Saturday, March 29, 2008

Reminiscing with the future in mind

At this time last year, I was in Washington taking photos of the Jefferson Memorial during the National Cherry Blossom Festival. All that reminiscing has got me thinking about how my past has plowed a road into the future (and all that philosophical baloney).

I rarely talk shop on The Offlede, and I doubly rarely get too personal with my posts for fear my boredom could be contagious. But there are a few happenings coming up that excite me personally on a professional level (if only that made sense).

First, next week will present my first chance for in-house training at FLORIDA TODAY. I was promised it when I was hired, and now, it's being delivered - with food.

With about 20 other journalists - including higher-level editors, reporters, you name 'em - I'll be learning to produce publishable video from start to finish. Gannett trainers are coming in with the equipment and the know-how. I'm going to be grouped with two reporters. We'll report, shoot and edit. I'm severely lacking in this skill set, so once I'm proficient (that is the goal), I hope to be an all-around-darn-good journalist. And we're being fed breakfast and lunch each day, so what' not to like about this training?

Second, in order to do some of these tasks for myself and for this blog, I'll soon upgrade my computer to a MacBook Pro. The current Toshiba machine has slowed with age. It trembles during simple tasks such as looking for the definition of "za" on (a horrible dictionary, by the way, but sometimes, it's just darn convenient). "Za" is not a word, according to Merriam-Webster online.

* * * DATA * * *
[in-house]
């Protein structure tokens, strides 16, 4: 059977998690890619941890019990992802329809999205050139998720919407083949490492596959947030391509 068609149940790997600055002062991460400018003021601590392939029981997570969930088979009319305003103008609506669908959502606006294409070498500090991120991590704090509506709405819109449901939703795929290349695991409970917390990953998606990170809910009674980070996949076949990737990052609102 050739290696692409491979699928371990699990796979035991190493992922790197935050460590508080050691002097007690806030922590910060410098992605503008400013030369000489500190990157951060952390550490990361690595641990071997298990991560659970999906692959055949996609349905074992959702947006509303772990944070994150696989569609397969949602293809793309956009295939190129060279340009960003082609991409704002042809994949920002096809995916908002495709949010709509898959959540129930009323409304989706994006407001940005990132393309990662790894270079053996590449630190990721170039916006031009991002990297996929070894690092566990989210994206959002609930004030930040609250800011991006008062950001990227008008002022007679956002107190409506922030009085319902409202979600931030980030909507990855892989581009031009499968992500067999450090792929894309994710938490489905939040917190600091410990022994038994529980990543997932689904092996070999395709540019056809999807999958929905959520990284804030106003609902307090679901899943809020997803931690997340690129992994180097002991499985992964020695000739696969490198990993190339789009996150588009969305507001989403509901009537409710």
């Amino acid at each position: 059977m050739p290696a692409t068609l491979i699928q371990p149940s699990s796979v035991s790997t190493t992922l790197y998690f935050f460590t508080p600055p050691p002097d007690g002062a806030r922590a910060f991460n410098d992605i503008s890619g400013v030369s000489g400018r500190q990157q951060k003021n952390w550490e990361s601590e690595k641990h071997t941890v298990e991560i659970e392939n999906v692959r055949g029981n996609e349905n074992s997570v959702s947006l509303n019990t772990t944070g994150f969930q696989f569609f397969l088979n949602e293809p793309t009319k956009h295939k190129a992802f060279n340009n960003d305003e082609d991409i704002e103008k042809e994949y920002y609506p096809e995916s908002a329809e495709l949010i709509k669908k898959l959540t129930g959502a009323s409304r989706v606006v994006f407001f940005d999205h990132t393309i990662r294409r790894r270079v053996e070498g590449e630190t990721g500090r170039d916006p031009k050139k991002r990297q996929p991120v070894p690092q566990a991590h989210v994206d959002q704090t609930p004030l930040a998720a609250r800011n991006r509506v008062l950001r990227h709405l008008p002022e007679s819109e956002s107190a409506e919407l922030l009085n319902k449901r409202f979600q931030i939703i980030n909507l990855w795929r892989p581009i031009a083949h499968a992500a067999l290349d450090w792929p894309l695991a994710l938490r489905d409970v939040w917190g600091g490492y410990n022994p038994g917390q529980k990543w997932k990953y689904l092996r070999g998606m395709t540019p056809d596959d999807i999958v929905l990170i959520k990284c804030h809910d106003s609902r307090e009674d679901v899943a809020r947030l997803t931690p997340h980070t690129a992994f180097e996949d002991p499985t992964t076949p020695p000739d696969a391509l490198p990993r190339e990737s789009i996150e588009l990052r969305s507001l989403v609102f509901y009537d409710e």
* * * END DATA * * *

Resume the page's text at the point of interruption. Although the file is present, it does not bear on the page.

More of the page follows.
My video training will last four days of about 12 hours each. In addition, I'll be working one normal day, so next week won't be a cakewalk. But overtime is good for the personal economic state.

Oh, and in case you don't know what I do, I'm a copy editor, a post that is responsible, among other things, for editing stories, writing headlines, then crunching them to fit onto the printed newspaper page. Copy editors are the last line of defense: If we don't catch a major error committed by a reporter or another editor - and there are many - then the compound is infiltrated and newspapers go down in defeat (but don't for a second blame the news industry's state on me).

Third, I'll be heading to Denver for my second external training mission (the first was a newspaper design conference in Tampa). That will be the three-day national conference of the American Copy Editors Society (but I'll be there for five days). I will meet with other such journalists to commiserate about our jobs and will reconnect with some old friends.

But more importantly, I'll be a panelist during one of the conference sessions called "Online Copy Editing: What’s Being Done, What Could Be Done." University of Oregon journalism professor John Russial requested my presence because FLORIDA TODAY employs Web producers who actually know a bit about editing (as opposed to those with an exclusive technological focus). I'll speak about my experience with Web producing since arriving. I love the Net, so this opportunity is perfect.

All of this has made me think about how far I've come since leaving Maine. I took the nation's capital by storm, graduated with my master's from American University, enjoyed Philadelphia and the ultimate copy editing teacher in professor Ed Trayes, left, at Temple University and loved my internship at Newsday.

I'll be blogging from Denver, so if there are any journalists reading this, you may want to stay tuned. And I guess I should take some video while I'm there, if not just to pretend I learned something.

1 comment:

Wordnerdy said...

Guess who's coming to dinner Friday night in Denver.

That's right ... Ed Trayes. I'll take a photo for ya.